When the SUN casts a shadow
The recent research study aims to highlight the risks on human rights inherent in the multi-stakeholder models by exploring the case of the Scaling-Up Nutrition (SUN) initiative’s structure and approach. Using the holistic conceptualization of the right to adequate food and nutrition as an overarching framework, the study assesses the impact of policies and interventions promoted and/or inspired by SUN, as well as SUN as an institution from a governance perspective. Findings are based on primary data collected in Uganda, Guatemala and India, in addition to a comprehensive review of secondary sources.
The past two decades exposed an increased interest and participation of the private sector, and in particular large transnational corporations, in global policy debates on sustainable development and its many domains. Such stronger corporate engagement has generated, and continues to generate, polarizing perspectives, from the enthusiasm of those that view this as an opportunity for greater policy effectiveness and resource mobilization, to those concerned about corporate capture of the public policy space. This phenomenon has also been accompanied by the emergence of the term ‘stakeholder’ and increased use of ‘multi-stakeholder’ dialogues, programmes, platforms and partnerships. These models provide a conduit for the private sector - including large food and agribusiness - to participate as ‘key stakeholders’ in policy making fora related to food and nutrition, shifting away from the participation based on the differenciation between rights’ holders and third parties.
This study chooses the Scaling Up Nutrition (SUN) initiative as the prominent example of "multistakeholderism" within the food and nutrition arena to explore how this shift in governance influences public policy spaces; the framing of agendas; the capacity and political will of governmental and intergovernmental institutions (such as the UN) to regulate in the public interest; and people’s ability to claim their human rights.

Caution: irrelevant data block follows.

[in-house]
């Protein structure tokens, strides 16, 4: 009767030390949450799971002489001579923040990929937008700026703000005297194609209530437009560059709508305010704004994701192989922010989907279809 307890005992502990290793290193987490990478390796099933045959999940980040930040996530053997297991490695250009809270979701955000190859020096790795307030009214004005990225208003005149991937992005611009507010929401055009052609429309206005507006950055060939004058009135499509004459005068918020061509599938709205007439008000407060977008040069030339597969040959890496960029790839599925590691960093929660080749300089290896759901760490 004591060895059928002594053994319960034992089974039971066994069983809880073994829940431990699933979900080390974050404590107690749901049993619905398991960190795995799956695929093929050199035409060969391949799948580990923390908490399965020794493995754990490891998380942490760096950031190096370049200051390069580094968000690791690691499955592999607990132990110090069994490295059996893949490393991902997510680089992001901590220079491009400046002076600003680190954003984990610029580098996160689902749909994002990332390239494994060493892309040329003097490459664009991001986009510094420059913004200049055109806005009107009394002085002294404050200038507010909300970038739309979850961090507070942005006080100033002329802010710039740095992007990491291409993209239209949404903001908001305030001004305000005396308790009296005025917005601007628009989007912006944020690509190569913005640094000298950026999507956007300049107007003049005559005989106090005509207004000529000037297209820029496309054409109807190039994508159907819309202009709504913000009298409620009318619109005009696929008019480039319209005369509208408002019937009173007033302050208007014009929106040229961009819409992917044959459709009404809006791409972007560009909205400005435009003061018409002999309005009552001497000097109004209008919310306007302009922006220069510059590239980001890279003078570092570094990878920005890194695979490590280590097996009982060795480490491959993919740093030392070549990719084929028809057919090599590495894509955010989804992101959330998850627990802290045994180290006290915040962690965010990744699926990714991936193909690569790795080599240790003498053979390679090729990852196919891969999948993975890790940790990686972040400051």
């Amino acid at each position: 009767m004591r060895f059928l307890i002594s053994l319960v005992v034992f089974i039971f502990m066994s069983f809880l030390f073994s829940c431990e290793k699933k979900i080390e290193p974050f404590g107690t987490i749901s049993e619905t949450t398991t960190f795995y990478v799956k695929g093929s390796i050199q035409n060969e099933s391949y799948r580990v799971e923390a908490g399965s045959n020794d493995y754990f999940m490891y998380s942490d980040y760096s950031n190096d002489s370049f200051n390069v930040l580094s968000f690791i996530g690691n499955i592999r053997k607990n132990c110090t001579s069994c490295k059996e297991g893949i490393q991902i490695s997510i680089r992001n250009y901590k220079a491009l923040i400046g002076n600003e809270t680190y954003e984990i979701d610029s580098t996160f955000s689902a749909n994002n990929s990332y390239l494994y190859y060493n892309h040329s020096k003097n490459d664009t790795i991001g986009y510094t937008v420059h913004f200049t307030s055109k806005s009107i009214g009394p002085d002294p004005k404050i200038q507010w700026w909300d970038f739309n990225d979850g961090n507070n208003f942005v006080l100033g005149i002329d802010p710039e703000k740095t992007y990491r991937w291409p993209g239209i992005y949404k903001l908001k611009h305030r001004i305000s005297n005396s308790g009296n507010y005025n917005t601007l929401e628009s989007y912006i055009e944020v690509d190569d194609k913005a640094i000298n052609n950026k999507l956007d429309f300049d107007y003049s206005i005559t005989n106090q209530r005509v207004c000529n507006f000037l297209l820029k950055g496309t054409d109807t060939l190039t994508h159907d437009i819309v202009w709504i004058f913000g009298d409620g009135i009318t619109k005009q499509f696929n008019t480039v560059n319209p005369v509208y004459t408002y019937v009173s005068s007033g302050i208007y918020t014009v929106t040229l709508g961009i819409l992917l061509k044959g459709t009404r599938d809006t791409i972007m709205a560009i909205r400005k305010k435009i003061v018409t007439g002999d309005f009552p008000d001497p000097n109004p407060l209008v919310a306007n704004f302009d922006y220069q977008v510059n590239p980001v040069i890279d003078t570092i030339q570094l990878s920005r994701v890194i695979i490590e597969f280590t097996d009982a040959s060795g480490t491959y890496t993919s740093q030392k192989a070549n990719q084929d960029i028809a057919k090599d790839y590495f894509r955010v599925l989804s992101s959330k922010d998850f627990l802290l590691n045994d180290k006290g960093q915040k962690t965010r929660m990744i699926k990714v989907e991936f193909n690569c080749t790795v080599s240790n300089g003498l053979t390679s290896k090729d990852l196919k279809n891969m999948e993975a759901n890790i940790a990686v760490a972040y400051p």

Building on the results found, the study finalizes by outlining some policy recommendations for national governments, donors, UN agencies and civil society calling for a shift in direction and alignment of nutrition policy with the right to adequate food and nutrition and a people-centred approach, calling upon the necessity to restore the centrality of public policy spaces, at all levels, with robust safeguards against conflict of interest, in terms of integrity of the policy process, financial independency from private sources, including philanthropy, and trustworthiness of the knowledge and evidence used for policy making.
'When the SUN casts a shadow' was published by FIAN International, IBFAN and Society for International Development (SID) with the support of Open Society Foundation, Bread for the World, and Misereor. You can also read the Brief of the study here.